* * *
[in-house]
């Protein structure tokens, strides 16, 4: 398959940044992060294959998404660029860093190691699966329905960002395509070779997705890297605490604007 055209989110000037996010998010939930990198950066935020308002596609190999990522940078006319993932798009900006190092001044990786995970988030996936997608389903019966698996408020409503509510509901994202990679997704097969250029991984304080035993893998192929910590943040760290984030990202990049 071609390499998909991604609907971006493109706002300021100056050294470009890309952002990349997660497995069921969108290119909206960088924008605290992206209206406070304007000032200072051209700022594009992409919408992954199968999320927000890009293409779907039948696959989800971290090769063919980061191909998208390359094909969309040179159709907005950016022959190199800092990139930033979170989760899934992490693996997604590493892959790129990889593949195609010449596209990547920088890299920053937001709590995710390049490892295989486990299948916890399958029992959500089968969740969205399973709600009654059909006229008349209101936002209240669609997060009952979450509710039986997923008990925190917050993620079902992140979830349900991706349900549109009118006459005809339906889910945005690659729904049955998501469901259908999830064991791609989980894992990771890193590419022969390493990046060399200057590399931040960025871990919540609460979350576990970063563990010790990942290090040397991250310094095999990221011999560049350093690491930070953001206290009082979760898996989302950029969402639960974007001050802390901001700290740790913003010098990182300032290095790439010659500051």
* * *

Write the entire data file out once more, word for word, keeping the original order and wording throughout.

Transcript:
[in-house]
């Protein structure tokens, strides 16, 4: 398959940044992060294959998404660029860093190691699966329905960002395509070779997705890297605490604007 055209989110000037996010998010939930990198950066935020308002596609190999990522940078006319993932798009900006190092001044990786995970988030996936997608389903019966698996408020409503509510509901994202990679997704097969250029991984304080035993893998192929910590943040760290984030990202990049 071609390499998909991604609907971006493109706002300021100056050294470009890309952002990349997660497995069921969108290119909206960088924008605290992206209206406070304007000032200072051209700022594009992409919408992954199968999320927000890009293409779907039948696959989800971290090769063919980061191909998208390359094909969309040179159709907005950016022959190199800092990139930033979170989760899934992490693996997604590493892959790129990889593949195609010449596209990547920088890299920053937001709590995710390049490892295989486990299948916890399958029992959500089968969740969205399973709600009654059909006229008349209101936002209240669609997060009952979450509710039986997923008990925190917050993620079902992140979830349900991706349900549109009118006459005809339906889910945005690659729904049955998501469901259908999830064991791609989980894992990771890193590419022969390493990046060399200057590399931040960025871990919540609460979350576990970063563990010790990942290090040397991250310094095999990221011999560049350093690491930070953001206290009082979760898996989302950029969402639960974007001050802390901001700290740790913003010098990182300032290095790439010659500051």